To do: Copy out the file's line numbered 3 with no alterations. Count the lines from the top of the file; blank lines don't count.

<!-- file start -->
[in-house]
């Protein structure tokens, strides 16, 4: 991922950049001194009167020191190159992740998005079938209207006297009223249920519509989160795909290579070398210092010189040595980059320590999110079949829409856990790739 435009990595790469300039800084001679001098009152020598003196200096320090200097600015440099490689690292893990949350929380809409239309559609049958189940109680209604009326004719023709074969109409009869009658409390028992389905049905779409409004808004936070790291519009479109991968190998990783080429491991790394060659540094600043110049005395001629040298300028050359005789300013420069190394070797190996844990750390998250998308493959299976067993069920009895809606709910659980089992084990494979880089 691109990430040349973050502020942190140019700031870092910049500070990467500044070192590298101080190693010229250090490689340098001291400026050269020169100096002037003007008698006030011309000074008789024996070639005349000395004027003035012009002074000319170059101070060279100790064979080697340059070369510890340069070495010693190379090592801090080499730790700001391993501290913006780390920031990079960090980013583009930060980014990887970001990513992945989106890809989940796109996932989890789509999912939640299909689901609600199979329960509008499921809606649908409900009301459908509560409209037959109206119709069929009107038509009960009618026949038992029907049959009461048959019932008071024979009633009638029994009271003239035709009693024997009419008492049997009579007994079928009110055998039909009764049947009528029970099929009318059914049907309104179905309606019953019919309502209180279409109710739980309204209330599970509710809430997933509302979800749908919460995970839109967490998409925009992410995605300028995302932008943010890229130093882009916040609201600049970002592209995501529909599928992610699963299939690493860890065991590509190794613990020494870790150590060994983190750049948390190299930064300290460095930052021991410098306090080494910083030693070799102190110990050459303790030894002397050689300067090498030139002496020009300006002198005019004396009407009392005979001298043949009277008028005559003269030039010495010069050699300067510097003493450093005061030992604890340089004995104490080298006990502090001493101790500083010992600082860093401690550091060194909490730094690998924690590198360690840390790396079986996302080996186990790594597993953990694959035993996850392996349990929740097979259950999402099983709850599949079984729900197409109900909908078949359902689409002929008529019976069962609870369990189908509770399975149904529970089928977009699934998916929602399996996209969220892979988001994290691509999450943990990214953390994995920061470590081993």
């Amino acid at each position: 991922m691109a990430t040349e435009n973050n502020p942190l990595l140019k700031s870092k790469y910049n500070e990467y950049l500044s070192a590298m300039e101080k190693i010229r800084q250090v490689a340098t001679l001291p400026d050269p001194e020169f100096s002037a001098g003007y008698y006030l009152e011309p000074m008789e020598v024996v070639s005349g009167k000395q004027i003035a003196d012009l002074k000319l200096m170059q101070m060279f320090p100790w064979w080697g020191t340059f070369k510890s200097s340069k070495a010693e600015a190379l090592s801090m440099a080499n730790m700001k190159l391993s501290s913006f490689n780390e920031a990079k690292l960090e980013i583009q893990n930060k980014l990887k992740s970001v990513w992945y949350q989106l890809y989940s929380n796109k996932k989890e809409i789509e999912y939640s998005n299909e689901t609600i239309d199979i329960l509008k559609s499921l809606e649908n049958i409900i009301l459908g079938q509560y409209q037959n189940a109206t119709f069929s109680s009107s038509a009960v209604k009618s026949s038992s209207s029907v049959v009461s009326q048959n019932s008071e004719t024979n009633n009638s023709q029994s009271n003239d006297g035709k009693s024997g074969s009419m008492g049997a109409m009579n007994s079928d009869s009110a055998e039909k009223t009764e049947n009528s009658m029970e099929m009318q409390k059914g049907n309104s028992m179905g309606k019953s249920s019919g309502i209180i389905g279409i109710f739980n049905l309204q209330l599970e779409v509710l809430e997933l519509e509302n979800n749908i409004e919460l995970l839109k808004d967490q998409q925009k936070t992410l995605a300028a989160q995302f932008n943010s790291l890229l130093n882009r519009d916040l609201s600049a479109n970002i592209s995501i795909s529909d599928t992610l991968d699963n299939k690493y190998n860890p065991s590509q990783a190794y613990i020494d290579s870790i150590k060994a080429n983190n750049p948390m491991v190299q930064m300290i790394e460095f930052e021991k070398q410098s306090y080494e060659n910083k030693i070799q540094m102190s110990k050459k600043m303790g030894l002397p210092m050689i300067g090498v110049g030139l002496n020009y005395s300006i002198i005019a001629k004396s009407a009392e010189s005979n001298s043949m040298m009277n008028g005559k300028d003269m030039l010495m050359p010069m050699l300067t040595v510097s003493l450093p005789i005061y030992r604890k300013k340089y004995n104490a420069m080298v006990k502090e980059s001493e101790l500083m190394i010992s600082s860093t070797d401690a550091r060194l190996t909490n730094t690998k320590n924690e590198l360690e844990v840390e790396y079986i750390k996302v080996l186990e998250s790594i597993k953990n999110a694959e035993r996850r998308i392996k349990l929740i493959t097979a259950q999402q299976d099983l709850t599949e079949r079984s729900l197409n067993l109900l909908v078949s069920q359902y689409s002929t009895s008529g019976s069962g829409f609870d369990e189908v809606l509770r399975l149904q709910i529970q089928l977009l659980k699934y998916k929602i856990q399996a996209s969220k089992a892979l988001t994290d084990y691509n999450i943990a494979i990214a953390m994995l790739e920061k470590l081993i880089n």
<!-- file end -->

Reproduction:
């Amino acid at each position: 991922m691109a990430t040349e435009n973050n502020p942190l990595l140019k700031s870092k790469y910049n500070e990467y950049l500044s070192a590298m300039e101080k190693i010229r800084q250090v490689a340098t001679l001291p400026d050269p001194e020169f100096s002037a001098g003007y008698y006030l009152e011309p000074m008789e020598v024996v070639s005349g009167k000395q004027i003035a003196d012009l002074k000319l200096m170059q101070m060279f320090p100790w064979w080697g020191t340059f070369k510890s200097s340069k070495a010693e600015a190379l090592s801090m440099a080499n730790m700001k190159l391993s501290s913006f490689n780390e920031a990079k690292l960090e980013i583009q893990n930060k980014l990887k992740s970001v990513w992945y949350q989106l890809y989940s929380n796109k996932k989890e809409i789509e999912y939640s998005n299909e689901t609600i239309d199979i329960l509008k559609s499921l809606e649908n049958i409900i009301l459908g079938q509560y409209q037959n189940a109206t119709f069929s109680s009107s038509a009960v209604k009618s026949s038992s209207s029907v049959v009461s009326q048959n019932s008071e004719t024979n009633n009638s023709q029994s009271n003239d006297g035709k009693s024997g074969s009419m008492g049997a109409m009579n007994s079928d009869s009110a055998e039909k009223t009764e049947n009528s009658m029970e099929m009318q409390k059914g049907n309104s028992m179905g309606k019953s249920s019919g309502i209180i389905g279409i109710f739980n049905l309204q209330l599970e779409v509710l809430e997933l519509e509302n979800n749908i409004e919460l995970l839109k808004d967490q998409q925009k936070t992410l995605a300028a989160q995302f932008n943010s790291l890229l130093n882009r519009d916040l609201s600049a479109n970002i592209s995501i795909s529909d599928t992610l991968d699963n299939k690493y190998n860890p065991s590509q990783a190794y613990i020494d290579s870790i150590k060994a080429n983190n750049p948390m491991v190299q930064m300290i790394e460095f930052e021991k070398q410098s306090y080494e060659n910083k030693i070799q540094m102190s110990k050459k600043m303790g030894l002397p210092m050689i300067g090498v110049g030139l002496n020009y005395s300006i002198i005019a001629k004396s009407a009392e010189s005979n001298s043949m040298m009277n008028g005559k300028d003269m030039l010495m050359p010069m050699l300067t040595v510097s003493l450093p005789i005061y030992r604890k300013k340089y004995n104490a420069m080298v006990k502090e980059s001493e101790l500083m190394i010992s600082s860093t070797d401690a550091r060194l190996t909490n730094t690998k320590n924690e590198l360690e844990v840390e790396y079986i750390k996302v080996l186990e998250s790594i597993k953990n999110a694959e035993r996850r998308i392996k349990l929740i493959t097979a259950q999402q299976d099983l709850t599949e079949r079984s729900l197409n067993l109900l909908v078949s069920q359902y689409s002929t009895s008529g019976s069962g829409f609870d369990e189908v809606l509770r399975l149904q709910i529970q089928l977009l659980k699934y998916k929602i856990q399996a996209s969220k089992a892979l988001t994290d084990y691509n999450i943990a494979i990214a953390m994995l790739e920061k470590l081993i880089n």